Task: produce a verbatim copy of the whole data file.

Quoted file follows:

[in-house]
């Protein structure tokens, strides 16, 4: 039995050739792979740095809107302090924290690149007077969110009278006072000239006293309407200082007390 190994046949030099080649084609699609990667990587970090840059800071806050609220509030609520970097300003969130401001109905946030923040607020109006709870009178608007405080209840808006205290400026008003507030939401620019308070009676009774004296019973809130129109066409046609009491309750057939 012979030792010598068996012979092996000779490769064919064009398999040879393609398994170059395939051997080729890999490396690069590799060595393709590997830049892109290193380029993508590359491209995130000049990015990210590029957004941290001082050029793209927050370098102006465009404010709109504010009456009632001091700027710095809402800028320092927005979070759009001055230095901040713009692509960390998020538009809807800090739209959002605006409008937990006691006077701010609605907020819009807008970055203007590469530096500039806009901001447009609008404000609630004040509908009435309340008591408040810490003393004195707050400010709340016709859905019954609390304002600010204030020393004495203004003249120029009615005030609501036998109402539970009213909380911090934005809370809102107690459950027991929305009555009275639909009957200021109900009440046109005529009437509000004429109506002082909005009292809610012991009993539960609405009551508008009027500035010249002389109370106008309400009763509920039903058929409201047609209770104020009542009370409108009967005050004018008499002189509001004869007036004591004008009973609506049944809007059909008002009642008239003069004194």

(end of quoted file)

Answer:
[in-house]
């Protein structure tokens, strides 16, 4: 039995050739792979740095809107302090924290690149007077969110009278006072000239006293309407200082007390 190994046949030099080649084609699609990667990587970090840059800071806050609220509030609520970097300003969130401001109905946030923040607020109006709870009178608007405080209840808006205290400026008003507030939401620019308070009676009774004296019973809130129109066409046609009491309750057939 012979030792010598068996012979092996000779490769064919064009398999040879393609398994170059395939051997080729890999490396690069590799060595393709590997830049892109290193380029993508590359491209995130000049990015990210590029957004941290001082050029793209927050370098102006465009404010709109504010009456009632001091700027710095809402800028320092927005979070759009001055230095901040713009692509960390998020538009809807800090739209959002605006409008937990006691006077701010609605907020819009807008970055203007590469530096500039806009901001447009609008404000609630004040509908009435309340008591408040810490003393004195707050400010709340016709859905019954609390304002600010204030020393004495203004003249120029009615005030609501036998109402539970009213909380911090934005809370809102107690459950027991929305009555009275639909009957200021109900009440046109005529009437509000004429109506002082909005009292809610012991009993539960609405009551508008009027500035010249002389109370106008309400009763509920039903058929409201047609209770104020009542009370409108009967005050004018008499002189509001004869007036004591004008009973609506049944809007059909008002009642008239003069004194």